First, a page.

Goal Three: Maintaining and Elevating the Image and Profile of Barbados in the International Arena

The way a country is perceived by the international community is considerably influenced by the image it projects.  Between 2000 and 2013, countries that upheld the basic principles of freedom, human rights, rule of law, peaceful settlement of disputes and conflicts, good governance and multilateralism; that made a valuable contribution to the peace of the world; that fulfilled their international responsibilities commensurate with their means; and that maintained political and social stability and good relations with all countries have been invested with a positive image.

The attachment of a good image to a country, particularly of the developing group, constituted a “bankable” asset in the international community and enhanced its ability to expand and strengthen its bilateral and multilateral relationships with other members of the global community in a mutually beneficial and more accommodating manner.

Image therefore played an important role in international relations.  Barbados’ economic fortunes, between 2000 and 2013, were heavily reliant on tourists, foreign investors and foreign financial assistance. Consequently, it needed to maintain a very positive image and profile in the global space - the source of its tourists, investors and finance.

The boundaries of what was considered acceptable behaviour in most of the world between 2000 and 2013 were defined by a consensus on the principal elements of a shared morality – democracy, the rule of law, respect for human rights, the peaceful settlement of interstate differences, religious and cultural tolerance, good governance and stable political behaviour.

Barbados therefore considered it essential to project a principles and rules based foreign policy onto the global stage as a means of enhancing the attraction of its business offerings; generally getting support for its interests while at the same time encouraging reformed behaviour from states with weak brand images. Supporting the sponsorship and pursuit of these moral attributes by the international community; participating in the global conversations and debates on moral issues and the building and deepening of cultural relations were identified as the means of projecting Barbados’ image abroad.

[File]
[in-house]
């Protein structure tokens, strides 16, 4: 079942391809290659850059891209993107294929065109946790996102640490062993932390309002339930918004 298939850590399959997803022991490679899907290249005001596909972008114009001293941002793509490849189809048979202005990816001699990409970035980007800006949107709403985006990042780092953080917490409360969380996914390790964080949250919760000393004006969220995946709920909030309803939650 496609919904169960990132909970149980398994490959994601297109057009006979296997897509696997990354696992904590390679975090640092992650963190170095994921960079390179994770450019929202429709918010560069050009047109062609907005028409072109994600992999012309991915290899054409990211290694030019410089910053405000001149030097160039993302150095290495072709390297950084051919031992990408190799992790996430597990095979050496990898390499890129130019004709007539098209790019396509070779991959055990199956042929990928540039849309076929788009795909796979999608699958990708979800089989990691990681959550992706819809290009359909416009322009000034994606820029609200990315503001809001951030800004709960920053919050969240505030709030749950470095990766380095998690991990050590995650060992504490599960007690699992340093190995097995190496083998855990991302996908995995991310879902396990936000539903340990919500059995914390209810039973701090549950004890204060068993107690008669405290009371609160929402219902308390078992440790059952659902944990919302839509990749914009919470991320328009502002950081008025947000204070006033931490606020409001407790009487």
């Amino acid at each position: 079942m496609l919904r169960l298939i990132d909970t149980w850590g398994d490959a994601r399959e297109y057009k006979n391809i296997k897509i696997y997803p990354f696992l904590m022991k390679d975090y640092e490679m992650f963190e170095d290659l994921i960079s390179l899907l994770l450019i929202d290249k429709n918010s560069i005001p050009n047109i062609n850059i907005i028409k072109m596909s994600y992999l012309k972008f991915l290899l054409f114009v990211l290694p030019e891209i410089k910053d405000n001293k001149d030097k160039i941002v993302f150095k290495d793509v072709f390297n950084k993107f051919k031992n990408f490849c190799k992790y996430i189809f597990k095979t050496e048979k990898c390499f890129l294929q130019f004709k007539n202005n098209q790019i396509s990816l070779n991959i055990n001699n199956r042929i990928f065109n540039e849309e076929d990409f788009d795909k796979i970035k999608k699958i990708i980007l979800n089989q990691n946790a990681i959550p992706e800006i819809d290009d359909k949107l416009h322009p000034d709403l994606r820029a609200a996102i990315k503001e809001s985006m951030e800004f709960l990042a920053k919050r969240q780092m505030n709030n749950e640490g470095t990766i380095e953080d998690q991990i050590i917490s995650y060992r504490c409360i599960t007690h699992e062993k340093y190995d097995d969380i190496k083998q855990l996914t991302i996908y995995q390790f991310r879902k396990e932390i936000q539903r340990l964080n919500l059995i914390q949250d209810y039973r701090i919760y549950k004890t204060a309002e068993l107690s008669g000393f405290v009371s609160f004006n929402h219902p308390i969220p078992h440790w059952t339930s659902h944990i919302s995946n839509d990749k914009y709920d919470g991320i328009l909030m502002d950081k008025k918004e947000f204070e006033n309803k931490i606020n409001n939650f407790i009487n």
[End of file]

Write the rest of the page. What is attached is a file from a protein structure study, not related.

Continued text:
Barbados adopted the position between 2000 and 2013 that it would contribute to the maintenance of international peace and security in representing and supporting rules, values and principles which promoted respect for the rule of law and human rights and good governance. It also sought to bring to the global table the moderate and balanced views of a small developing state with a firmly established tradition of parliamentary democracy, good governance, respect for human rights and the rule of law.

Barbados therefore considered it essential to actively and consistently engage in substantive dialogue and consultations on critical social and political issues facing the hemisphere and, indeed, the world.  Through such dialogue Barbados hoped to help maintain its reputation and build partnerships that guaranteed its social, economic, political and cultural progress in a dynamic international environment. Barbados also sought to assume membership of a number of multilateral groupings that were emerging in Latin America and elsewhere. Barbados was also determined to defend its good reputation whenever it was challenged.

The understandings were:

  • It was necessary for Barbados to develop and sustain relationships with foreign governments and organizations so that it could exert influence on them to accommodate its interests in the decisions they take.
  • Multilateralism is in the best interest of small states that generally do not have significant negotiating power when dealing with larger countries.
  • The necessity of projecting Barbados as a stable country with strong respect for the rule of law and good governance institutions. the reform and renewal of the global governance architecture should be supported